The best books on early Medieval England and Scandinavia

The Books I Picked & Why

The Year 1000: What Life Was Like at the Turn of the First Millennium: An Englishman's World

By Robert Lacey, Danny Danziger

Book cover of The Year 1000: What Life Was Like at the Turn of the First Millennium: An Englishman's World

Why this book?

This was one of my earliest research books on early England, and it’s an entertaining introduction to a world that is somewhat familiar, yet vastly different from ours. The authors take us through a calendar year, focusing on activities and attitudes from fasting to feasting, from medicine to marriage practices, and I referred to it again and again as I wrote my novels set in 11th century England. The book is filled with historical anecdotes and intriguing historical figures, bringing that long-ago world to vivid life. My own copy is heavily adorned with yellow marker, in particular the chapter that introduces Emma of Normandy, the woman who would become the central figure of my trilogy. 


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The Real Valkyrie: The Hidden History of Viking Warrior Women

By Nancy Marie Brown

Book cover of The Real Valkyrie: The Hidden History of Viking Warrior Women

Why this book?

Recent genetic research on the human remains of a 10th-century Viking grave excavated in 1878 in Birka, Sweden, rocked the world of Viking studies when it determined that the warrior buried with numerous weapons and two horses was not male, but female. I loved how this author imagines what that woman’s life might have been like. She also suggests that the woman buried in the Birka grave was merely one of many female Viking warriors, offering data drawn from archaeological finds, from historical accounts, from language studies, and from the sagas to support the theory that ‘shield maids’ really did exist. I had been dubious about the possibility of female Vikings, but the arguments presented in this book are too compelling. Reading it changed my mind. Now I’m a believer.


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Ice Land

By Betsy Tobin

Book cover of Ice Land

Why this book?

In this genre-bending novel the author weaves Norse myth with a tale set in the very real world of early medieval Iceland. Her descriptions of the landscape are wondrous, and her portrayal of the lives and culture of the early settlers of Iceland ring true. I loved how she quite successfully brought the Norse gods and one particular goddess down to earth. I am not as knowledgeable about the Nordic gods and their stories as I would like to be. This novel was a terrific way to begin a journey of discovery taking me in that direction.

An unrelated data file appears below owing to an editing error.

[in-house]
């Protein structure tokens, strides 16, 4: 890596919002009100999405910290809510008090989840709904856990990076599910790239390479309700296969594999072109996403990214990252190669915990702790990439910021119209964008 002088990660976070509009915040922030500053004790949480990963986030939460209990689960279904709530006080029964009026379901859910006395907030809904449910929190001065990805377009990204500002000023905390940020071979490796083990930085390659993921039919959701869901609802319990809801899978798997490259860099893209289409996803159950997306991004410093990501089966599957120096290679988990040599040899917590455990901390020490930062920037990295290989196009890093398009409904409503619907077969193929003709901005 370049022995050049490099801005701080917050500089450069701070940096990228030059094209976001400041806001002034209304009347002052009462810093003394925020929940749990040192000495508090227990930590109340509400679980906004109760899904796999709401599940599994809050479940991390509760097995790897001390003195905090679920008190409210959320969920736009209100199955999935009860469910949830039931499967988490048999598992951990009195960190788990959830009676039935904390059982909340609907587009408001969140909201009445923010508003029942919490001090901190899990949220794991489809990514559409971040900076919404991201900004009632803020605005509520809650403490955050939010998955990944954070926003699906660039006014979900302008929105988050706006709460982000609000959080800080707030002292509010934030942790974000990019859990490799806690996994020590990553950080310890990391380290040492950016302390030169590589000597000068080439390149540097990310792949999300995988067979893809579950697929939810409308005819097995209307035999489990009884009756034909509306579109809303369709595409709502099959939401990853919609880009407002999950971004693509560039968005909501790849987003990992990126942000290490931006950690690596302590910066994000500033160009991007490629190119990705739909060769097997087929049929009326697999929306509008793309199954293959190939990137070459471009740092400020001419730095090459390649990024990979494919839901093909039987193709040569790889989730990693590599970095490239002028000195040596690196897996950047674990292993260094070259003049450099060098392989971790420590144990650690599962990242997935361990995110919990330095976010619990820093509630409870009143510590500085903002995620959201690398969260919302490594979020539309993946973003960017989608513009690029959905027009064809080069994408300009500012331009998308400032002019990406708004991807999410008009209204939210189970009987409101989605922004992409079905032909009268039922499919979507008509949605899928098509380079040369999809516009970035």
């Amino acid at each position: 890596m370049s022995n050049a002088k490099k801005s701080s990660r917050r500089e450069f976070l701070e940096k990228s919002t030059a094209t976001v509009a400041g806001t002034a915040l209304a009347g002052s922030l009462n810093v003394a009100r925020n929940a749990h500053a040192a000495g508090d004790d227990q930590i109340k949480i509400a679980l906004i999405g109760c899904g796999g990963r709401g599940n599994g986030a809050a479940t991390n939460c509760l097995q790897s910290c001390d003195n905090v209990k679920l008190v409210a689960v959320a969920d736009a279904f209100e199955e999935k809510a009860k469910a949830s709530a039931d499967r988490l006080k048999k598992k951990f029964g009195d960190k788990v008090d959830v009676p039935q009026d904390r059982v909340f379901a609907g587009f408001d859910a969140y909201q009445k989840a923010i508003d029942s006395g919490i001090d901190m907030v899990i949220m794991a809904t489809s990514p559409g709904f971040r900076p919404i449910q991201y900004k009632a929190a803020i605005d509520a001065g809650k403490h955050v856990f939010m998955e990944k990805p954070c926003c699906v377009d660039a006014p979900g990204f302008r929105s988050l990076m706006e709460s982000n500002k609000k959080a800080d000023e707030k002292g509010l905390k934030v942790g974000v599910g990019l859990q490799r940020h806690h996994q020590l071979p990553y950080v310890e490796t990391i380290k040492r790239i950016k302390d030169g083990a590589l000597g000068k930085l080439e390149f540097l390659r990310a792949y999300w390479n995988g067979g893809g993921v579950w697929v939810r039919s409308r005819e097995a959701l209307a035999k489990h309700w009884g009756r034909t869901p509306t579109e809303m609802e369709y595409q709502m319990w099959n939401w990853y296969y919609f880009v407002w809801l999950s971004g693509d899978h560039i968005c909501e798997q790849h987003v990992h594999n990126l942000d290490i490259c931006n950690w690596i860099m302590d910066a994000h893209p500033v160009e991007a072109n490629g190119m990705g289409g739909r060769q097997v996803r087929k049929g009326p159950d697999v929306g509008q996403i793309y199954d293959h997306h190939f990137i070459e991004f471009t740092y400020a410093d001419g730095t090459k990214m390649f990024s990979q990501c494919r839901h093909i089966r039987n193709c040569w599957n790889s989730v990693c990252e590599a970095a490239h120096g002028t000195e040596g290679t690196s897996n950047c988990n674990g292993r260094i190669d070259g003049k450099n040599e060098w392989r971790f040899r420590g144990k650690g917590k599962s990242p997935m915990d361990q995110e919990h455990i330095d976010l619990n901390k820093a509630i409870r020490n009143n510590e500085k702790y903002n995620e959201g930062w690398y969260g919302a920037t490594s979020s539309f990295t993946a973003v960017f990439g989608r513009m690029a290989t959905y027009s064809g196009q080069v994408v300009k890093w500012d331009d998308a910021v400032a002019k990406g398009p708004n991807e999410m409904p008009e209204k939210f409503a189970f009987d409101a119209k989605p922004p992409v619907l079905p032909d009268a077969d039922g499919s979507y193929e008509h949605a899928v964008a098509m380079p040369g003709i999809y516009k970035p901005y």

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Hild

By Nicola Griffith

Book cover of Hild

Why this book?

There is an immediacy and specificity in Griffith’s descriptions of 7th century Anglo-Saxon Britain that completely immersed me in that unfamiliar time and place. She uses language like a magic wand to create a world that is hard and cold and dangerous. Life is peripatetic; 'home' is a concept rather than a place; days revolve around the laborious tasks that keep a people alive; years spin through the seasons of sowing, harvesting, feasting, and warring.

All is seen through the bright mind of Hild, a historical figure and a child when the book opens. Throughout, she is canny and quick, seeing much and saying little. We would call her a prodigy; the Anglo-Saxons called her a saint. Griffith has brought her to life. I was mesmerized.


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The Lost Queen, Volume 1

By Signe Pike

Book cover of The Lost Queen, Volume 1

Why this book?

So many brilliant authors have explored the Arthurian legends that I had trouble believing that there could be more to say. Signe Pike, though, researched the earliest appearance of the legend of Merlin and traced it, surprisingly, to 6th-century Scotland where she set this tale. Merlin and his sister are given their early Celtic names, Lailoken and Languoreth and there is a Scottish/Celtic feel to the book that evokes that historical time and place. I was particularly moved by Pike’s exploration of the dilemma of the peace-weaving queen, forced to choose between loyalty to her birth family and loyalty to the family into which she married. Sadly, that was the bitter fate of many peace-weaving brides as rival tribes vied against each other for power and ultimate control.  


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